Ancient CM11A X10 Controller Pinout

I have an X10 CM11A “Two Way Computer Interface” handling the very very very few scheduled events for our house. Basically, it turns the living room lights on in the evening and everything off much later.

As a result, I tend to ignore it for years at a time. A recent power outage killed the regularly scheduled events, which suggested that the backup batteries needed changing… and, yes, they were pretty well corroded.

With that out of the way, I discovered that the last time I’d loaded a program into the thing was so long ago that the heyu config files had either gone missing or were on a system not near the top of my heap. It’s easy enough to configure, so I installed heyu and spun up a new set of config files.

All the doc I can find says the CM11A has an RJ11 modular phone jack, which mates with the standard 6-position 4-conductor dingus found on the end of every phone in this part of the world. My CM11A, however, has a 4P4C jack, the narrower dingus found on phone handsets. Given that heyu reports

Firmware revision Level = 1

I suspect that this thing is slightly older than some of the folks reading this post and the X10 factory switched to a somewhat less bizarre connector in mid-stream.

Anyhow, the DB9 (yeah, it’s a DE9, but nobody calls it that) connector has “X10 Active Home” printed on it in my very own handwriting, with a standard RJ11 plug on the end. A double-jack adapter connects a hank of cable with an RJ11 plug on one end and a 4P4C connector on the other. I have no idea where that cable came from; perhaps I replaced the 4P4C plug with something less bizarre to add that extension so the cable would stretch from PC to wall outlet?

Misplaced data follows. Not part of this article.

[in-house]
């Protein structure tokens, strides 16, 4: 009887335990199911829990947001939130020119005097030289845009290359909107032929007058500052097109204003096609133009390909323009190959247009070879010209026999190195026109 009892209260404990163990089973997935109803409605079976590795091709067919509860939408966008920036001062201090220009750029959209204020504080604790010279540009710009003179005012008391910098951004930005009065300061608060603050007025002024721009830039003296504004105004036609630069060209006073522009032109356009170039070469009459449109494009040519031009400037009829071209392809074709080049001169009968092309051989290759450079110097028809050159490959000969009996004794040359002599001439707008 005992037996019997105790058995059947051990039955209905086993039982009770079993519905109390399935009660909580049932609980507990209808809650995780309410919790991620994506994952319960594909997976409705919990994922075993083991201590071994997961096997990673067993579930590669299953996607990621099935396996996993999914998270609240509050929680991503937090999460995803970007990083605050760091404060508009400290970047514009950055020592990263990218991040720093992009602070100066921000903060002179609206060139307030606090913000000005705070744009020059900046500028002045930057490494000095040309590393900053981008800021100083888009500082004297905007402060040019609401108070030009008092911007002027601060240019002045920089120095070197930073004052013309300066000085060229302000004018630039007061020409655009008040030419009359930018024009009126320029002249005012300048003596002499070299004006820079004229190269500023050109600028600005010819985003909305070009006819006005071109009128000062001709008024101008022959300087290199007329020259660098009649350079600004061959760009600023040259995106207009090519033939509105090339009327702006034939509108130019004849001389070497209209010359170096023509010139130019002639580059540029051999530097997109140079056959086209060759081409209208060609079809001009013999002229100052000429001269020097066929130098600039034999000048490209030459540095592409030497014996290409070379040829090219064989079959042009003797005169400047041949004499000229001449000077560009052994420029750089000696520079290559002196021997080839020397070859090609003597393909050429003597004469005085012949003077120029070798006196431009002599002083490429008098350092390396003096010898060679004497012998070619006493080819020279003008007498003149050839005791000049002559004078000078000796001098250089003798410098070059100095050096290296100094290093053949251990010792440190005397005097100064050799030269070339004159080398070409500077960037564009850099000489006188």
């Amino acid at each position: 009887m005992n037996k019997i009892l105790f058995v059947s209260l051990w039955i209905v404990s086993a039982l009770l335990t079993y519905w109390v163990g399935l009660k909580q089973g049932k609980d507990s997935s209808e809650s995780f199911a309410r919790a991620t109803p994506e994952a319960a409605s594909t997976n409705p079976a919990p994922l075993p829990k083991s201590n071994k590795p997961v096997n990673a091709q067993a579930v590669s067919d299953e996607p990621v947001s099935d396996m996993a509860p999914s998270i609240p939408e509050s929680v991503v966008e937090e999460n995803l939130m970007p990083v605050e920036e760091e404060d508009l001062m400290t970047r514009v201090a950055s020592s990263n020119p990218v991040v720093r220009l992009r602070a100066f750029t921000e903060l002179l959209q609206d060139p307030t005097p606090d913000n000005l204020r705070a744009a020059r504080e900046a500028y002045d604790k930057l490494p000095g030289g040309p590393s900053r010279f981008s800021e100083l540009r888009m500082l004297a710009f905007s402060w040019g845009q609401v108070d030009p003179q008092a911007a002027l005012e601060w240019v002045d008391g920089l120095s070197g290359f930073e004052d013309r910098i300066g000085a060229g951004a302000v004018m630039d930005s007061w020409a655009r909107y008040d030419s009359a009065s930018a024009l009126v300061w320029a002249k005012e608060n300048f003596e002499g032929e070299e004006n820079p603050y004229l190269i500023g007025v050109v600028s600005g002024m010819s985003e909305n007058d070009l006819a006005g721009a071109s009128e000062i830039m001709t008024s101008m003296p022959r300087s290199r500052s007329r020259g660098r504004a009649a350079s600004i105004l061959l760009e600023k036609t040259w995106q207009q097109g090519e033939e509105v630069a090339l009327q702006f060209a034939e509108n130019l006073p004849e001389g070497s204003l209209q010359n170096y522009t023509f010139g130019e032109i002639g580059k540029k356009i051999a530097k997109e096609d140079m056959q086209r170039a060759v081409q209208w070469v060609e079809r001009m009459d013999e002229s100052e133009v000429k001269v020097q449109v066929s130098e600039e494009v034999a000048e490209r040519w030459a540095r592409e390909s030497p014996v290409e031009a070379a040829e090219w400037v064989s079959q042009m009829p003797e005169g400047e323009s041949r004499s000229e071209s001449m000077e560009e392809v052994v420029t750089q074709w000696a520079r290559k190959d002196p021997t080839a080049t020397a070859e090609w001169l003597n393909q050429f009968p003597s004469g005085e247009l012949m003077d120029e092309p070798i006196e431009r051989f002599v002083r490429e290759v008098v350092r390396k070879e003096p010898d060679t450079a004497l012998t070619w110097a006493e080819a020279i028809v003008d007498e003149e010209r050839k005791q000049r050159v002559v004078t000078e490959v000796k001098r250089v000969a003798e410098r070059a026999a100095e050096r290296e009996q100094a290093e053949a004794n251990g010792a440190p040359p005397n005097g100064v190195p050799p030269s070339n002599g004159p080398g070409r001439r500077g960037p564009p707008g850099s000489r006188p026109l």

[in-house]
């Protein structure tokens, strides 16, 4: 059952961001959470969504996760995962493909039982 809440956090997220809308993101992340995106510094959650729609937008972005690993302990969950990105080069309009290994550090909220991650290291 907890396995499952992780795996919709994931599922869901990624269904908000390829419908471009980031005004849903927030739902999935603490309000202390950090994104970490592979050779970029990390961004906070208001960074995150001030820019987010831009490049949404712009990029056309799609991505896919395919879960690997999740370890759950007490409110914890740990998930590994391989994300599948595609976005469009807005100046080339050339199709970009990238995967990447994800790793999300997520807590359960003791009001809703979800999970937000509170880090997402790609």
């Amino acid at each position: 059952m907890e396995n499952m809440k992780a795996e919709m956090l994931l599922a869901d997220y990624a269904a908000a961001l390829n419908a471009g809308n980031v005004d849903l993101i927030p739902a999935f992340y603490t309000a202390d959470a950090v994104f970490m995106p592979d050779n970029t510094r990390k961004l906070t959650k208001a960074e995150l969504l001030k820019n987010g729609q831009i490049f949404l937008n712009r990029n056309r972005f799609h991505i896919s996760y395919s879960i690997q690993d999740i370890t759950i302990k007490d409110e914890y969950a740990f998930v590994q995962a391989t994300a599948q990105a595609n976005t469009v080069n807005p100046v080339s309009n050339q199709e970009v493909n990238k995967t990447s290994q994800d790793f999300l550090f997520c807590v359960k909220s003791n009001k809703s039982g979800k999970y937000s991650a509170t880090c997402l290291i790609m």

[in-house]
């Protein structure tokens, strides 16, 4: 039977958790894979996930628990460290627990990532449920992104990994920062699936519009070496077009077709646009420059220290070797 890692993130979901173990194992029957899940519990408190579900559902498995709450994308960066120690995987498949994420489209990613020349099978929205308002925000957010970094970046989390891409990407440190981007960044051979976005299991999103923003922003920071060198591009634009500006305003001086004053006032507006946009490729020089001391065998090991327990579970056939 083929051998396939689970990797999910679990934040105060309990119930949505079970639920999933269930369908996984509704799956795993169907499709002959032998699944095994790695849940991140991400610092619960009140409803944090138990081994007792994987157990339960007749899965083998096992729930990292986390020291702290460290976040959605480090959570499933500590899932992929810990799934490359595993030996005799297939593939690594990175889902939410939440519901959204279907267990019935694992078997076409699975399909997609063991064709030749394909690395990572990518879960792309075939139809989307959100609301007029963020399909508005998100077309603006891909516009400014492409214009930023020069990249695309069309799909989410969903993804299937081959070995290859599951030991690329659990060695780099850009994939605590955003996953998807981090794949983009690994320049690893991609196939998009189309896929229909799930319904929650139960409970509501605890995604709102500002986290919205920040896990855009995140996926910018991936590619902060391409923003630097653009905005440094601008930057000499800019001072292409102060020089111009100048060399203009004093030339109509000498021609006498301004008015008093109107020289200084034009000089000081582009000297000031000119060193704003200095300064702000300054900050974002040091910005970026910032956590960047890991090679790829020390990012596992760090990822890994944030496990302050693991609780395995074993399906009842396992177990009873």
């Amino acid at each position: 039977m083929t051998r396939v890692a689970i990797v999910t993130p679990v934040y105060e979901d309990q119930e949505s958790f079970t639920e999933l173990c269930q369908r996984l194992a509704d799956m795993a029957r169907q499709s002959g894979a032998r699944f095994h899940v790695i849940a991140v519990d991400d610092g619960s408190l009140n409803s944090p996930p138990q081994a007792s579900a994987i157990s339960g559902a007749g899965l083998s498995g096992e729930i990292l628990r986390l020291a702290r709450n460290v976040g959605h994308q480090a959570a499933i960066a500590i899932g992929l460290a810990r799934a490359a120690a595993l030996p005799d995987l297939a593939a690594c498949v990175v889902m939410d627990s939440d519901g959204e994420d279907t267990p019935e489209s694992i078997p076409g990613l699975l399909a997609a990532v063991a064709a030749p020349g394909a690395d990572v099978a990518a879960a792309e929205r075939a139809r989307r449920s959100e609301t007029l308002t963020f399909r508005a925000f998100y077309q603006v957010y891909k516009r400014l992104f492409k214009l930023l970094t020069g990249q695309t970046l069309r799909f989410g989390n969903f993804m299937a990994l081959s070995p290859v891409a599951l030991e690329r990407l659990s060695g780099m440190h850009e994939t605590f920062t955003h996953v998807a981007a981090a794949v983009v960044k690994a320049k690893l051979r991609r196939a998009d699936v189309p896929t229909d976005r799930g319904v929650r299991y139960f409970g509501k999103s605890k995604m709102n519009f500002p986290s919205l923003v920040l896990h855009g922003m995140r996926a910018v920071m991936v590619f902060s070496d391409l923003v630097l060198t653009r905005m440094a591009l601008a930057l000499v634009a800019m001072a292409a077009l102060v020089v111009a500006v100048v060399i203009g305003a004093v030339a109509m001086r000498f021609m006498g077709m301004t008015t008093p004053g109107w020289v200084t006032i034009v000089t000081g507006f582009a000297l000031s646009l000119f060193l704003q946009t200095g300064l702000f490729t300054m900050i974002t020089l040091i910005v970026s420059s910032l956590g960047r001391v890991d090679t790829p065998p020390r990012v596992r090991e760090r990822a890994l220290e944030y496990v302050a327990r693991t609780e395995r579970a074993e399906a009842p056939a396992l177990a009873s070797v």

I plugged the thing into a USB-RS232 adapter and heyu had no trouble talking to the CM11A. However, trying to execute

heyu dim n13 10

produced the discouraging report

RI serial line may be stuck.

A bit of deft multimeter work produced this pinout list, which agrees with most of the doc you’ll find elsewhere. Hold the 4P4C connector with the tab down and the cable away from you: the pin numbers are 4 3 2 1 from left to right. The RS-232 pins are printed right on the DB-9 connector.

4P4C   DB9
 1      2 RxD
 2      9 RI
 3      3 TxD
 4      5 Gnd

It’s entirely possible the USB converter doesn’t support RI or it doesn’t do a good job of it. I jammed the cable into the serial port on the back of the PC and shazam it works perfectly.

The x10.conf file, for the next time around

TTY /dev/ttyS0



ALIAS MBR_Dresser	N1
ALIAS Front_Hall	N5
ALIAS Couch		N10
ALIAS Mary_Reading	N11
ALIAS LR_Ceiling	N12
ALIAS Fireplace		N13
ALIAS Kitchen		N14
ALIAS Patio		N15
ALIAS Garage_Spots	N16


LOG_DIR		/var/log/heyu/